Wednesday, April 28, 2010

Matthew 4:12-17 - "Now when he heard that John had been taken into custody..."

Jesus returns from his battle with Satan in the wilderness to learn that John the Baptist has been arrested. He knows what that means: the time has come for him to pick up the mantle of John’s preaching ministry. Before long Jesus would begin to proclaim the exact same message as John: “Repent, for the kingdom of heaven is at hand.” (cp. 3:2)

I imagine the news of John's arrest is something of an emotional blow to Jesus, though he probably isn't surprised by it. While Jesus has no one in his life whom he could consider an equal, John the Baptist comes closest to being--I guess you might say--a colleague. There are many people who would become devoted to Jesus. Peter would be fiercely loyal and the disciple John would become a beloved friend. But John the Baptist is the forerunner of the Messiah, “the voice of one crying in the wilderness” who has been set aside from birth for the task. Like Jesus, John knows the burden, the persecution, and the loneliness that comes with having a unique calling. And like a true forerunner, John’s arrest would foreshadow Jesus’ own fate someday.

And so, still weary from his struggle with the devil, Jesus feels a need to withdraw. He retreats northward to Galilee. But his choice of location is no accident. Isaiah prophecied that the Christ would shine the light of his presence on the land of the Gentiles, the land of Zebulun and Naphtali, formerly part of the northern kingdom that had apostasized in the days of the Davidic kings. You'll see Matthew quoting from the Old Testament prophets a lot, so get used to it. It's why people think this Gospel was written for a Jewish audience.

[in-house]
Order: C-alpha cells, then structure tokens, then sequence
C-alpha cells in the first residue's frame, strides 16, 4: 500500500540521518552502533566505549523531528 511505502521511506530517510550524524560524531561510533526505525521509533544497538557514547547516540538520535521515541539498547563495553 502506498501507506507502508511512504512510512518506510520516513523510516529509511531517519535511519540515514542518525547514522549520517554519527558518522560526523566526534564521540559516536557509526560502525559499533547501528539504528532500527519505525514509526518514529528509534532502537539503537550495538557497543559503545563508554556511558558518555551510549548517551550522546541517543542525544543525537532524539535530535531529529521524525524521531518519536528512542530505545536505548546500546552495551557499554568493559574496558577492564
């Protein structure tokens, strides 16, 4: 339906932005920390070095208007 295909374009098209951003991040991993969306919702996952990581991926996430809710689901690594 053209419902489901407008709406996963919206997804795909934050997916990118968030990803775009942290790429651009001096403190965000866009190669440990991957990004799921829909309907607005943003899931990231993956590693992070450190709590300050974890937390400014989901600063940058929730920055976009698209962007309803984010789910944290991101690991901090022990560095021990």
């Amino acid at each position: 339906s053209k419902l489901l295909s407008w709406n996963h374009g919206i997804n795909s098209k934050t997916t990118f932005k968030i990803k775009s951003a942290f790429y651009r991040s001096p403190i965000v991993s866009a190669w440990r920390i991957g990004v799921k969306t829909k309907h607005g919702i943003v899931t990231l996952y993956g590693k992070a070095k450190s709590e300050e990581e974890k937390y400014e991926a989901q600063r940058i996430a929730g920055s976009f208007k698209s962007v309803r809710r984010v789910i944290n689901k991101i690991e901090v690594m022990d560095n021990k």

And in this case Matthew needs to explain to his Jewish audience why Christ begins his ministry in Gentile territory. Why not in Jerusalem, the great city, the place of Solomon's temple, the home David designated for the ark of the covenant? Zebulun and Naphtali? Galilee? What are these places compared to Jerusalem?

But even the prophets of old knew that God is the God of the unexpected. He is the God of the underdog, the down-and-out, the lost cause. He is the God who shines hope where there is shame and apostasy and exile. Galilee is a fitting place for Jesus to begin his preaching ministry. Jerusalem, on the other hand, would be the place where he'd go to die.

1 comment:

  1. Misty, I am so enjoying these blogs. They are like a refreshing drink at day's end. God has blessed you with a gift to communicate and I pray you'll be able to have the time to continue this!

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